Equipment Relocation & Validation Approach

I am involved in a project in Joburg, where the equipment in the facility were relocated and asked me to Qualify and Validate the plant. Can anyone suggest me the approach towards qualification and validation. More over most of the equipment are not having manuals, urs, drawings…


Mmmm sounds like a difficult project to begin without any manuals etc.

You will have to perform retrospective validation on the equipment, so you will have to speak to people who understand exactly how the equipment’s work then write a URS.

Your starting point for each equipment type is a URS.

Is there anyway you can get your hands on any of the manuals?


Normaly you would do a risk analysis on the impact of the transfer on the validated state. This will determine the requalification need.

  • An IQ is minimum to verify the instalation at the new location is appropiate
  • The equipment must be calibrated prior and after the move, to assess the impact of the transport

However, in this case, there is no validated state. In that case you need to conduct the full required qualification program. For the qualification you may use available quality data (retrospective validation) as long as you can justify that these data are still applicable to the new location.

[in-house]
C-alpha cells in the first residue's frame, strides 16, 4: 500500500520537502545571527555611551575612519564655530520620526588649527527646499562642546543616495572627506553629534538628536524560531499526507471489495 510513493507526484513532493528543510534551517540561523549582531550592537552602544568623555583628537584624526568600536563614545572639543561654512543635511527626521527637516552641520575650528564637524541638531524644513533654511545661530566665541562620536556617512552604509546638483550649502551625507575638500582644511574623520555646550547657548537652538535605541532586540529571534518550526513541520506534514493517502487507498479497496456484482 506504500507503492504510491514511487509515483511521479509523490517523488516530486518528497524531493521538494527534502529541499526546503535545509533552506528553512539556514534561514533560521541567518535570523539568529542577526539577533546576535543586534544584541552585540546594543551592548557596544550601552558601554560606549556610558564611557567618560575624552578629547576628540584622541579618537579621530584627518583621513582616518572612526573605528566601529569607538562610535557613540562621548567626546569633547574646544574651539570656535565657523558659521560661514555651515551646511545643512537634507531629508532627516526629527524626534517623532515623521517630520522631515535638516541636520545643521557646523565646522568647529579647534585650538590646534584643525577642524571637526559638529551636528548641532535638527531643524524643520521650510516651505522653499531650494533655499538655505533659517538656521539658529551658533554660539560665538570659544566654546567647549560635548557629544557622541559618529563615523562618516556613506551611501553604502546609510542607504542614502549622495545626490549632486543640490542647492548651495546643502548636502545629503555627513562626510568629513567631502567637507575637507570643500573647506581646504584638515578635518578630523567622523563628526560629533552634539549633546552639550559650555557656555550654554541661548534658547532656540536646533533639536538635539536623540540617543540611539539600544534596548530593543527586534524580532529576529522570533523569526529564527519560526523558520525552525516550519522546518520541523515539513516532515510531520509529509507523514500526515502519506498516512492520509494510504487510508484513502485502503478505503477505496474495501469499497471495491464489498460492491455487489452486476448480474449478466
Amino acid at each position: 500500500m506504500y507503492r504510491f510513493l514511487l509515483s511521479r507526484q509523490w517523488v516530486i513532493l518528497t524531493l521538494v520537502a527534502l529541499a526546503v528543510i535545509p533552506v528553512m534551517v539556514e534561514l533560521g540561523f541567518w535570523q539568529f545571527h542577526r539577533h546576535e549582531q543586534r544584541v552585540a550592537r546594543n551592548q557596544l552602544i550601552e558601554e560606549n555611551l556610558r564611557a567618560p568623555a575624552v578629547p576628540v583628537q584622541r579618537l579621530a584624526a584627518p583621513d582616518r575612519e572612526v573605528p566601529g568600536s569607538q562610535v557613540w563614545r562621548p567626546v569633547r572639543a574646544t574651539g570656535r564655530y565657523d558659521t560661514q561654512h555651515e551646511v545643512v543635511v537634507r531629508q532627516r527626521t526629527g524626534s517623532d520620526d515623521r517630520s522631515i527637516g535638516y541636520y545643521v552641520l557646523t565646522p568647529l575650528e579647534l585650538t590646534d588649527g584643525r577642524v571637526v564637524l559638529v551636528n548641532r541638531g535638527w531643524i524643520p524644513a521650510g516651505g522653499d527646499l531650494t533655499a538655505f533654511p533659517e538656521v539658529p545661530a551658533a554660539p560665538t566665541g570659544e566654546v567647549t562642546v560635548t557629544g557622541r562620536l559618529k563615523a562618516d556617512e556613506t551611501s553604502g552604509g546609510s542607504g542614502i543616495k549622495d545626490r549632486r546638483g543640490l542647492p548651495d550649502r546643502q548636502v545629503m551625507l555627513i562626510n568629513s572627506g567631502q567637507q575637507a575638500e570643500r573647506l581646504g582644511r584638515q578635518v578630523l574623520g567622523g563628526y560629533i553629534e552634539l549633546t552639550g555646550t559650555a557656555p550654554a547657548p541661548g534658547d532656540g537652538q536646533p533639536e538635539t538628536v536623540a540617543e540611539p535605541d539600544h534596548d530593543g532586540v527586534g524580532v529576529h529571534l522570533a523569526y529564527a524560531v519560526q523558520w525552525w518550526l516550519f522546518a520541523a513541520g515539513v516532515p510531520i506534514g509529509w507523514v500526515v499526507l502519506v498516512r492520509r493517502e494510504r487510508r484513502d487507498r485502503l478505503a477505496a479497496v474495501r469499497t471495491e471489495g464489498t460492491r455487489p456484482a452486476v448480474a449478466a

I would not bother too much with the URS, as you do not select new equipment. The suppliers manual and specifications may suit for that. Except for complex systems, where the URS is benificial in formulating the qualification tests.


Jan van der Kuil
Quality Business Support

I was involved with a similar scenario with one of the top pharma multinationals. In the long run, you will be better off:

  1. going back to basic Good Engineering Practice, develop an Equipment Spec using an “as found” approach to the acceptance criteria for that equipment. This will be the basis of your qualification

  2. carryout a “gap analysis” - comparing current site validation policy to what you have (or dont have); dig up historical trend eg deviation reports specific to the equipment. Use a Risk-based approach to determine the scope of your qualification. Less effort is required if the equipment has been used in manufacturing consistently “good quality” products and is well maintained (substantiated).

Whatever the strategy, ensure you have the buy-in from senior management or corporate quality unit.

Good Luck